CS is not so popular in control systems community as in signal processing. Although L1 optimal control is a relatively classical problem (see, e.g., a work by Dahleh and Pearson here), they have not cared about the sparsity-promoting property of L1 optimization.

On the other hand, networked control have recently attracted a lot of attention in control systems community. In networked control, a controller is placed away from a controlled plant and the controller should communicate with the plant over rate-limited networks, such as wireless networks (imagine controlling this for example). In this situation, the data should be compressed to satisfy the rate-limiting constraint.

My idea is to use a technique of CS for compressing data of signals in networked control systems. More precisely, we use L1 optimization for sparse representation of control signals to be transmitted through rate-limited and erasure networks. I discussed the subject with Dr. Daniel E. Quevedo and presented the work at a conference:

M. Nagahara and D. E. Quevedo,

Sparse Representations for Packetized Predictive Networked Control,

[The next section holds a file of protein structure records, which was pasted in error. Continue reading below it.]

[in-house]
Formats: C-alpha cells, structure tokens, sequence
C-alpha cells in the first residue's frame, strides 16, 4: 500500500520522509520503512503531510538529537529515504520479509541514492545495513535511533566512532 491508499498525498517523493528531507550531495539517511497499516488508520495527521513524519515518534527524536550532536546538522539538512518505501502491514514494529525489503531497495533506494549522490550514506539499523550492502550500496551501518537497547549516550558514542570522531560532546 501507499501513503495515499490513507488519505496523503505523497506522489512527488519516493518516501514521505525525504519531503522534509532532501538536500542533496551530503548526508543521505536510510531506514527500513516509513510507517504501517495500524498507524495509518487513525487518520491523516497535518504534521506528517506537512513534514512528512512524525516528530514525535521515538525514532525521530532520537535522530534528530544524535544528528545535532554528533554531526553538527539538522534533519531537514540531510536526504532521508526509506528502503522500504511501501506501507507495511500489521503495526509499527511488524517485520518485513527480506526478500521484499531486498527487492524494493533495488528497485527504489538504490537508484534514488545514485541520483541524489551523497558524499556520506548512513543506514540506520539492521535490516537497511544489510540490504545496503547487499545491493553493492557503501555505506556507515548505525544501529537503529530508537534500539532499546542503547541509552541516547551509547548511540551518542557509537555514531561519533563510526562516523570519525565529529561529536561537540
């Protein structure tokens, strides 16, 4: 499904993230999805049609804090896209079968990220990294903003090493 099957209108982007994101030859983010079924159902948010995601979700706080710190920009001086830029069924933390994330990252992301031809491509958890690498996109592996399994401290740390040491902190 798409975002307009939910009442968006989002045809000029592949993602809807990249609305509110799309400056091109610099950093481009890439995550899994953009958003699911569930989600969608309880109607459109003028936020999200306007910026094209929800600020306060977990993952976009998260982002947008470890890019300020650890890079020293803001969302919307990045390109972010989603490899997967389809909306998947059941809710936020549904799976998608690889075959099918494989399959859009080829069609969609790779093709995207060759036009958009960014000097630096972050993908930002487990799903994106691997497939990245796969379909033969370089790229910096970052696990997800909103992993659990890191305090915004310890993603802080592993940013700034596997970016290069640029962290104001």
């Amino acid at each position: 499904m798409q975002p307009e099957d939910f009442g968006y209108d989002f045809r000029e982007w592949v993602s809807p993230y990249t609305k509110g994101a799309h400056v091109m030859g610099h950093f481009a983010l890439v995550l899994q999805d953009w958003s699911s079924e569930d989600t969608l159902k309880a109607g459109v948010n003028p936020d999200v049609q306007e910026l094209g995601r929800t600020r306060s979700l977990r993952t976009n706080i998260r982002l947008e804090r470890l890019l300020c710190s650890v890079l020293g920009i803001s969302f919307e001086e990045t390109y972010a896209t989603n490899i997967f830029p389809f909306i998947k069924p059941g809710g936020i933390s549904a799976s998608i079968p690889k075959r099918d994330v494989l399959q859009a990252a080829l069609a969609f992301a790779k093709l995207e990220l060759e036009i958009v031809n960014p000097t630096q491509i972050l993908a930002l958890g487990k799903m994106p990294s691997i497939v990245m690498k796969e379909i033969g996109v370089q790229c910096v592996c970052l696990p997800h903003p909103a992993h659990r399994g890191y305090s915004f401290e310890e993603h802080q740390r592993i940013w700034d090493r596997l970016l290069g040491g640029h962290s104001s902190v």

*IFAC 18th World Congress*, pp. 84-89, Aug 2011.

and also a journal version

M. Nagahara, D. E. Quevedo, and J. Ostergaard,

Sparse Packetized Predictive Control for Networked Control over Erasure Channels,

*IEEE Transactions on Automatic Control*, Vol. 59, No. 7, Jul 2014.

I believe this is the first-ever paper to apply CS (more precisely, sparse representation or sparse approximation) to networked control systems. However, there remain a couple of difficulties:

- The term "
**Ax-b**" where**A**is highly structured (not randomized) and**x**is unknown whether it is sparse or not. - The matrix "
**A**" includes model error (e.g., error from linearization). - The vector "
**b**" is subject to noise (e.g., quantization noise). - Computation should be extremely fast since computational delay may cause instability of the closed-loop system.
- Only cheap quantization (e.g., a uniform scalar quantizer) can be used.

To see these difficulties, imagine again controlling the helicopter to make it fly stably along a desired trajectory. The problem is very challenging.

For recent papers on CS for control systems, see this entry.

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